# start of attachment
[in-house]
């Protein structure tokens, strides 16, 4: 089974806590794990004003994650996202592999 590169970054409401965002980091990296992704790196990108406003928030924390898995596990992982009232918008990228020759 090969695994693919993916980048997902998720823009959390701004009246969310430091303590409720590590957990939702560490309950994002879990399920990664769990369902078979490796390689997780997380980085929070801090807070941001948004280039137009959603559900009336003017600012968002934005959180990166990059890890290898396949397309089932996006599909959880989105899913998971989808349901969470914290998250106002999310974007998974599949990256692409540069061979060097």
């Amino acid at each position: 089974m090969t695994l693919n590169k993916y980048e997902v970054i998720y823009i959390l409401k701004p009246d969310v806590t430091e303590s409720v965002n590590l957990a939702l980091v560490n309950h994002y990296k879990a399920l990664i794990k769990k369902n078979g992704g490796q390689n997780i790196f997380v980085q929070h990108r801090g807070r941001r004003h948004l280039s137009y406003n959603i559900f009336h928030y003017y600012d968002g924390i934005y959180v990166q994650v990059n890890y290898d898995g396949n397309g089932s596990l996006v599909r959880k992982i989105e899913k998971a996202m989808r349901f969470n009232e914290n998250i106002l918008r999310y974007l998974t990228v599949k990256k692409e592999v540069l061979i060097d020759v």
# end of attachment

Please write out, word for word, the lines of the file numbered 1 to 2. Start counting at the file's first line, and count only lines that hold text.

[in-house]
């Protein structure tokens, strides 16, 4: 089974806590794990004003994650996202592999 590169970054409401965002980091990296992704790196990108406003928030924390898995596990992982009232918008990228020759 090969695994693919993916980048997902998720823009959390701004009246969310430091303590409720590590957990939702560490309950994002879990399920990664769990369902078979490796390689997780997380980085929070801090807070941001948004280039137009959603559900009336003017600012968002934005959180990166990059890890290898396949397309089932996006599909959880989105899913998971989808349901969470914290998250106002999310974007998974599949990256692409540069061979060097």